Belfast Or Butler Sinks
Below is a question I received by email from one of my customers called Paul.
Paul has kindly agreed to allow me to put this on this site as I think many others will
gain from reading this and I hope that you will also.
Thanks for the great tips included in your DVD. Excellent!
I am about to fit a Butlers Sink for the fist time. I have cut the solid wood worktop and finished the edges etc.
Now I need to support the sink which is very heavy! It is fitting inside a 600 mmm melamine faced chipboard
carcase what is the best way to support it?
Can I just place it on a shelf? I need to check the plumbing for leaks before I fit the sink. So I thought that I would sit it on top of a couple of packing pieces. This will allow me to fit the worktop and plumb in the taps, check for leaks (the tap connections are at the back of the fitted sink), then I can slide the sink in from the front and attach the waste. I can then fit a cover strip to hide the shelf and packers when viewed from the front.
Hope you can help
Thank you for your email and kind comments. I am always happy to receive feedback
so that I know what my customers want and what to include in future products.
Often the sink unit provided is designed for a Belfast or butler sink and they sit on top
of sides of the unit but you say it fits inside a 600mm unit which is unusual as they are
often 600mm or 610mm wide. From what you say I would suggest screwing wood to
the sides to take the weight. A couple beads of silicone on the back of the wood will
help glue the wood to the sides as well
As you say you can fit a cover strip along the front to hide the wood, if you felt it was
unsightly, or do a neat finish on the wood to make a feature of it
It is a common problem to connect the hot and cold because the connection is always
behind the sink. If the tails of the taps are copper then these can have extra copper pipe
soldered on so that they can be joined below the level of the bottom of the sink. If the tails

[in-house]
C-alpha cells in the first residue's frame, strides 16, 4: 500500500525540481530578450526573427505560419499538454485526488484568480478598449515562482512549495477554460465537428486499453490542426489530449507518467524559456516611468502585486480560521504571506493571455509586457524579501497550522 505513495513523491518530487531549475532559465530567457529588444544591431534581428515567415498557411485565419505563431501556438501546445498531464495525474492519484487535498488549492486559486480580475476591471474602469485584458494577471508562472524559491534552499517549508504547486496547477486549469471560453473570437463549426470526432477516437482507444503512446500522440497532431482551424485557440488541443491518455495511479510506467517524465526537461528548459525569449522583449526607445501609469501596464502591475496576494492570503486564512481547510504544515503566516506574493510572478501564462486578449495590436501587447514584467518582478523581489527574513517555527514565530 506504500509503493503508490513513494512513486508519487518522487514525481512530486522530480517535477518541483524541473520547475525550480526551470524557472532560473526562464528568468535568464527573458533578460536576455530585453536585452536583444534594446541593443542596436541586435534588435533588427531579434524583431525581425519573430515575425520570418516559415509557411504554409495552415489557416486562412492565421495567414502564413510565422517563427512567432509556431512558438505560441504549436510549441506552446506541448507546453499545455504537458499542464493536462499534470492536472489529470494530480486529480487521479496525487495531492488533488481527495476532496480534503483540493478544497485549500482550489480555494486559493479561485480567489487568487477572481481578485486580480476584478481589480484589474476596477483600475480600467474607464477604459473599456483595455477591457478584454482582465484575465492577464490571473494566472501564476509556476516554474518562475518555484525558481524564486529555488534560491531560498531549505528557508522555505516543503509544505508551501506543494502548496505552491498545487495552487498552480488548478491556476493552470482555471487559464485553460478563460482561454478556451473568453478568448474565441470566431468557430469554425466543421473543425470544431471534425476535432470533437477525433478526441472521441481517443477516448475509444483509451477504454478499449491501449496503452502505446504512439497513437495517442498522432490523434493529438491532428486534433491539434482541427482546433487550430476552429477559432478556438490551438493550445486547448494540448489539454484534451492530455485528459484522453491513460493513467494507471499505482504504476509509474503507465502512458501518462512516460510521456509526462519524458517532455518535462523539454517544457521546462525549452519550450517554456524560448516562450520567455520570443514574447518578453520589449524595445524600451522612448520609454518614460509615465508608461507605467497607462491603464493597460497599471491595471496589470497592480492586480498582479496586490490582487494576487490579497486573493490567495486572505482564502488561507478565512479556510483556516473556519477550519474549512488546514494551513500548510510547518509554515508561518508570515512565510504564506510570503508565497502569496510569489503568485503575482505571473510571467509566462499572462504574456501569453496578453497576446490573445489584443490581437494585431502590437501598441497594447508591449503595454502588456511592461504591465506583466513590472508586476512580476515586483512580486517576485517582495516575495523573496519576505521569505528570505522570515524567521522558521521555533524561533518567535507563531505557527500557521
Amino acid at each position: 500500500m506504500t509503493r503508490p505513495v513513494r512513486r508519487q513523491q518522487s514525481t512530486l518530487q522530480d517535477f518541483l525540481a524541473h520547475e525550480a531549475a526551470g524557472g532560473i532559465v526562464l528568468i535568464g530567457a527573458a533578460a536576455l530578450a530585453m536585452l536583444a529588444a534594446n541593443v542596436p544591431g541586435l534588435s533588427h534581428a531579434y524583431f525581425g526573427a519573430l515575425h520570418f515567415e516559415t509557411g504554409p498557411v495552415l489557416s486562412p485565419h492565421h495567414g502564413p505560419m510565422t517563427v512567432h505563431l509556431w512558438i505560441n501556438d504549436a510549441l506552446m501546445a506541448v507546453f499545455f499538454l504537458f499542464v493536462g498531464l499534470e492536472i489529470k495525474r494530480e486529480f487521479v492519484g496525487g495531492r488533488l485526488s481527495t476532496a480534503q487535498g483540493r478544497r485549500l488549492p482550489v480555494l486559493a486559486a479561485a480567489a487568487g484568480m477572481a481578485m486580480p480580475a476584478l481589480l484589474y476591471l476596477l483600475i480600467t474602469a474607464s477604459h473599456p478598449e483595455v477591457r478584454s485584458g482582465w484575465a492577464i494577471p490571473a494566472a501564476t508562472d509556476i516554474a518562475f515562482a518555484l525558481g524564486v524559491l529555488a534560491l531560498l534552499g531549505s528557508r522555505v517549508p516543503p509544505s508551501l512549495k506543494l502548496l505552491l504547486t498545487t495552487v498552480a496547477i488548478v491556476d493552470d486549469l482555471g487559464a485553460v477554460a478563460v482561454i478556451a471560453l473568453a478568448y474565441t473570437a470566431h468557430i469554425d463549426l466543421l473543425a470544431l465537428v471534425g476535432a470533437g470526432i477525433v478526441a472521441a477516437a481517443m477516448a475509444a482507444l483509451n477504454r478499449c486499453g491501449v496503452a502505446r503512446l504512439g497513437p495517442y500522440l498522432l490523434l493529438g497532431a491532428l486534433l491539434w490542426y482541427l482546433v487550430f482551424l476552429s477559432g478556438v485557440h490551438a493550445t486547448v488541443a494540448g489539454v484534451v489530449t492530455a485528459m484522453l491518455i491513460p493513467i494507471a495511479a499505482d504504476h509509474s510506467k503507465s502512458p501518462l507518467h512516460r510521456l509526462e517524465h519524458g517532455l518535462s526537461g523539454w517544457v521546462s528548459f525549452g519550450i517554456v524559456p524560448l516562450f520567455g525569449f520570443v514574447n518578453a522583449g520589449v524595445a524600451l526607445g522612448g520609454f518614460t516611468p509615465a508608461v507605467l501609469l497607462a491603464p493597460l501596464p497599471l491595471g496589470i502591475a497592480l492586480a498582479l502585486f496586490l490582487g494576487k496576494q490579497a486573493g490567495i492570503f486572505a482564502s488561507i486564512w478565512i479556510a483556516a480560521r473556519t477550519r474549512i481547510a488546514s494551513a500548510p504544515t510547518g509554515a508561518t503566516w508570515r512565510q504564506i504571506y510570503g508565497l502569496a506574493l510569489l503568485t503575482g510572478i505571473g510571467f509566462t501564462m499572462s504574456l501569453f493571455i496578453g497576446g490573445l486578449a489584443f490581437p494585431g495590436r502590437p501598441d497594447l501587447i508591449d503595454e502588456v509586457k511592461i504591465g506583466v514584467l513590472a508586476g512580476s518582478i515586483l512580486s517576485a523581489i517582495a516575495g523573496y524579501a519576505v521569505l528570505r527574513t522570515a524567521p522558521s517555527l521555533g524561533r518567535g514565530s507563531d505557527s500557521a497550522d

of the taps are stainless steel braid with a compression fitting then you have no choice but
to do as you suggest and connect up the hot and cold before fitting the sink.
Once the hot and cold plumbing is ok then as you say the sink can be slid in place and
the waste connected.
When the sink is in place silicone between the top of the sink and the underneath of the
worktop. this will stop water running underneath the worktops and also hold the sink in
position. You may find the sink has been cast slightly out of shape and it may rock
when in place. this is not unusual and will need a little discreet packer to stop it.
I hope this helps. If you need further clarification on this or any other issue please
don’t hesitate in emailing me back.
If you don’t mind I would like to put this on my blog to help others.
Thanks for the super quick response Ray!
I am doing a refurb of an existing kitchen that involves new wooden work tops / sink / cooker and wall finish.
You are right the sink is 595 mm wide and I will have to cut down the sides of the unit. However, I can screw the remaining side parts to the adjacent units and use a wide batten to cover the cut edge say 2 X 2 par softwood.
I will need to pull the unit out to make the mods. and then refit it. but at least I can get to the plumbing!
Thanks for your help.
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